Mucker ReportFed offers explanation for $5 billion surgeTue May 29, 2007 17:08Fed offers explanation for $5 billion surge but fails to provide documentation
May 28, 2007 – Vincent R. Reinhart is the Director of the Federal Reserve’s Division of Monetary Affairs. He is one of Chairman Ben S. Bernanke’s top advisors on interest rates. Despite his high ranking position with the Fed, the American Enterprise Institute announced on January 17, 2007 that Reinhart would be leaving the Federal Reserve to take a position with AEI. I spoke with AEI spokeswoman Veronique Rodman earlier this week. She indicated that Reinhart is scheduled to join AEI in September 2007.
AEI is a neoconservative think tank that has played a major role in shaping the failed social, foreign, and military policies of the Bush Administration. It supports U.S. intervention in the Middle East. AEI was one of the prominent driving forces behind the invasion of Iraq, and is currently pushing for regime change in Iran.
President Bush considers AEI to have “some of the finest minds in our nation”. At a January 2003 AEI dinner Bush said, “You do such good work that my administration has borrowed 20 such minds.”
But before Reinhart is allowed to run off to the American Enterprise Institute he has some unfinished business at the Federal Reserve. He owes the public a well-documented, verifiable, and substantiated explanation regarding a phenomenal surge in the M1 currency component that occurred in July / August 2001.
In a April 19, 2006 letter to Adam Miles and Thomas Devine of the Government Accountability Project, Vincent Reinhart attempted to explain the July / August 2001 surge ($5 billion above average) in the M1 currency component. His explanation is woefully inadequate – so much so that it suggests the blatant arrogance of an elitist or the evasiveness of a perjurer.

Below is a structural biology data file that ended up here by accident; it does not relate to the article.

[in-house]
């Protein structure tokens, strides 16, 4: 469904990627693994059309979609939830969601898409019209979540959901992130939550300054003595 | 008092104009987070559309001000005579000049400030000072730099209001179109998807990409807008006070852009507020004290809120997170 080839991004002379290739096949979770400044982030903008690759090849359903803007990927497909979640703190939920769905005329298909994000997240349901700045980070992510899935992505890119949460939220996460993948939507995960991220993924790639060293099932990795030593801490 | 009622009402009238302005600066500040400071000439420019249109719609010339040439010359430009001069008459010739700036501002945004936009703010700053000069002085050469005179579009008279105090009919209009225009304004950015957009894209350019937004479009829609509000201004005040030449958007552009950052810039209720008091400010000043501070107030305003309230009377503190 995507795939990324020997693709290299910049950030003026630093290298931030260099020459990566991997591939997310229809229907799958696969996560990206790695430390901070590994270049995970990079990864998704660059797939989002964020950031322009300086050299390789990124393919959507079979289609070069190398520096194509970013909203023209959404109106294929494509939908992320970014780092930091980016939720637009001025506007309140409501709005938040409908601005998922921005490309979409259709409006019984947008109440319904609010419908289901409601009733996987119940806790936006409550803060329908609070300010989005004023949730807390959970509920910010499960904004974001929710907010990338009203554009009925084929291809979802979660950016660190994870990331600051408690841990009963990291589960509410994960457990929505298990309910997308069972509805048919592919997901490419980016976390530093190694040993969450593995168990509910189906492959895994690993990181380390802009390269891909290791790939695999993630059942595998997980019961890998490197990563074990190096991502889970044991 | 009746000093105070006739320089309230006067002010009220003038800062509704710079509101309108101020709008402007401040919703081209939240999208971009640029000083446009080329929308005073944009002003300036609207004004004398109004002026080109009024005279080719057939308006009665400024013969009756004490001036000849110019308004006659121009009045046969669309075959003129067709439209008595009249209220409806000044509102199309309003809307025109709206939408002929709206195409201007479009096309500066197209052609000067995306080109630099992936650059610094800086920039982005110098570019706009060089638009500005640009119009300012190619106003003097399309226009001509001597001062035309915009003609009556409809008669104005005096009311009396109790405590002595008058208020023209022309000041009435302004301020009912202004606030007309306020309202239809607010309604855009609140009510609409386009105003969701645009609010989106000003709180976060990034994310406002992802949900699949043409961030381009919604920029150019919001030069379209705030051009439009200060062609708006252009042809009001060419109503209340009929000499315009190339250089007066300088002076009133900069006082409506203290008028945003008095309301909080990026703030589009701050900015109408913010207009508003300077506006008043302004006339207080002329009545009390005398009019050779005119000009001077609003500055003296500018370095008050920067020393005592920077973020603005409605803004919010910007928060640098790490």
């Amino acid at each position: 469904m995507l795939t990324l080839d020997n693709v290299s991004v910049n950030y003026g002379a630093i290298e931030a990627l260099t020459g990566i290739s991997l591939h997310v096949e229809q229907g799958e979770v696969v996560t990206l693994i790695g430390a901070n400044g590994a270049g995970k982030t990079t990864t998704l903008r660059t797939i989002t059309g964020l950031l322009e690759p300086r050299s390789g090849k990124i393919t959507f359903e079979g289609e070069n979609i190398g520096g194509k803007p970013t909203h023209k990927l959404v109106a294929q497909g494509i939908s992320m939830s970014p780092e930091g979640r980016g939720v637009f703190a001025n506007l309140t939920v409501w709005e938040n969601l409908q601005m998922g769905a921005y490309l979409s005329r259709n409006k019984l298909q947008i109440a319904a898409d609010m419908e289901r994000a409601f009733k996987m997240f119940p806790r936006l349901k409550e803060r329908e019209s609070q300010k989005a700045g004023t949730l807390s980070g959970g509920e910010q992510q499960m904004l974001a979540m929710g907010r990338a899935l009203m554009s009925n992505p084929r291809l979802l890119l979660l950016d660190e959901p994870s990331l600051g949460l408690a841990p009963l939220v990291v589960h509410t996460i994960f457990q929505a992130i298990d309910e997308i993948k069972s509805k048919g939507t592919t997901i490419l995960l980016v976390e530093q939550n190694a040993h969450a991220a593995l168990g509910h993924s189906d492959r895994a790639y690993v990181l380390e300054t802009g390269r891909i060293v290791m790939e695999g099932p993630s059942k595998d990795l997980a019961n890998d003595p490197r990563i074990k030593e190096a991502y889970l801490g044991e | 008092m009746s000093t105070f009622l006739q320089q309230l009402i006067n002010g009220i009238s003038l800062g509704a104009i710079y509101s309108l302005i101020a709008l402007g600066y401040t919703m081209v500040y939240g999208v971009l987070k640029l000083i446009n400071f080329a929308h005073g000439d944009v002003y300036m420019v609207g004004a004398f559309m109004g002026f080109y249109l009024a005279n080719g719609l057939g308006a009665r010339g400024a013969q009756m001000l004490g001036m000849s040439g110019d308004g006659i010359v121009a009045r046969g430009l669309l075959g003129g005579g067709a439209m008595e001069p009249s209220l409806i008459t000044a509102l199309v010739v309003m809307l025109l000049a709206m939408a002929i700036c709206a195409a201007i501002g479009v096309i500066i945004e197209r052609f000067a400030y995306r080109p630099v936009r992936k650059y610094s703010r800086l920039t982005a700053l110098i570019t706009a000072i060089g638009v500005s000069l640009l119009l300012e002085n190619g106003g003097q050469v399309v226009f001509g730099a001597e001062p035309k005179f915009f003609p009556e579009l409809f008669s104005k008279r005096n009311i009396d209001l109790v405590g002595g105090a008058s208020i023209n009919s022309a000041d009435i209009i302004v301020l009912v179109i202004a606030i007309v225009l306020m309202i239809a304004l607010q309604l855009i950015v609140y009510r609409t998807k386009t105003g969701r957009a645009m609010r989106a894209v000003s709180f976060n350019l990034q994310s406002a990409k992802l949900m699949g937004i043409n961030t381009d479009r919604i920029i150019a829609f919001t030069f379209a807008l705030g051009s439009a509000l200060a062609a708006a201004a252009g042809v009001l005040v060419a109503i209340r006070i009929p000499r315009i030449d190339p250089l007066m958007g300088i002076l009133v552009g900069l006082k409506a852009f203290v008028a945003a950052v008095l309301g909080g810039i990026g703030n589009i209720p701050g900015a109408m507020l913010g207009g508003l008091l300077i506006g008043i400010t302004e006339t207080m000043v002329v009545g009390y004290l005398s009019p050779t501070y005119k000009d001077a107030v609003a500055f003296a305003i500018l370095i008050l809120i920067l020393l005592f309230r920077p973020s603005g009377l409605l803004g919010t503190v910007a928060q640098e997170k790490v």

The Government Accountability Project is a nonprofit public interest group that promotes government and corporate accountability by advancing occupational free speech, defending whistleblowers, and empowering citizen activists. It became interested in gaining further information from the Federal Reserve regarding the July / August 2001 surge in the M1 currency component ($5 billion denominated in $100 bills) once it discovered the circumstances surrounding the termination of former Federal Reserve analyst William Bergman. Bergman raised questions about the July / August 2001 M1 currency component while working at the Federal Reserve in Chicago. Shortly thereafter, Bergman’s employment with the Federal Reserve ended.
On March 22, 2007 the Muckraker Report published an in depth article titled Former Fed analyst questions M1 currency component spike prior to 9/11 that detailed the work of William Bergman in his pursuit to obtain answers that adequately explained one of the largest money stock increases since 1947 for the months June through August.
What follows is a summary of the William Bergman story.
William Bergman worked at the Federal Reserve Bank of Chicago from July 1990 until early 2004. In late 2003, he was asked to consider an assignment in the money laundering area. Bergman accepted the assignment, underwent a background check, received credentials affording access to confidential banking information, and began working in the area. Bergman had noted that the Board of Governors of the Federal Reserve had issued supervisory letters to the 12 Reserve Banks in the weeks after September 11, 2001 urging scrutiny of suspicious activity reports in tracking terrorism activity and financing. However, Bergman also noticed that the Board of Governors had issued a similar letter on August 2, 2001 - prior to September 11, 2001. Given the fact that a supervisor directed Bergman to discover what prompted the August 2, 2001 supervisory letter, Bergman decided that the best approach was to contact the staff of the Board of Governors of the Federal Reserve directly. In December 2003 he called the Board and inquired about the meaning and motivation behind the August 2, 2001 letter. Within two weeks his assignment was abruptly terminated and his credentials canceled.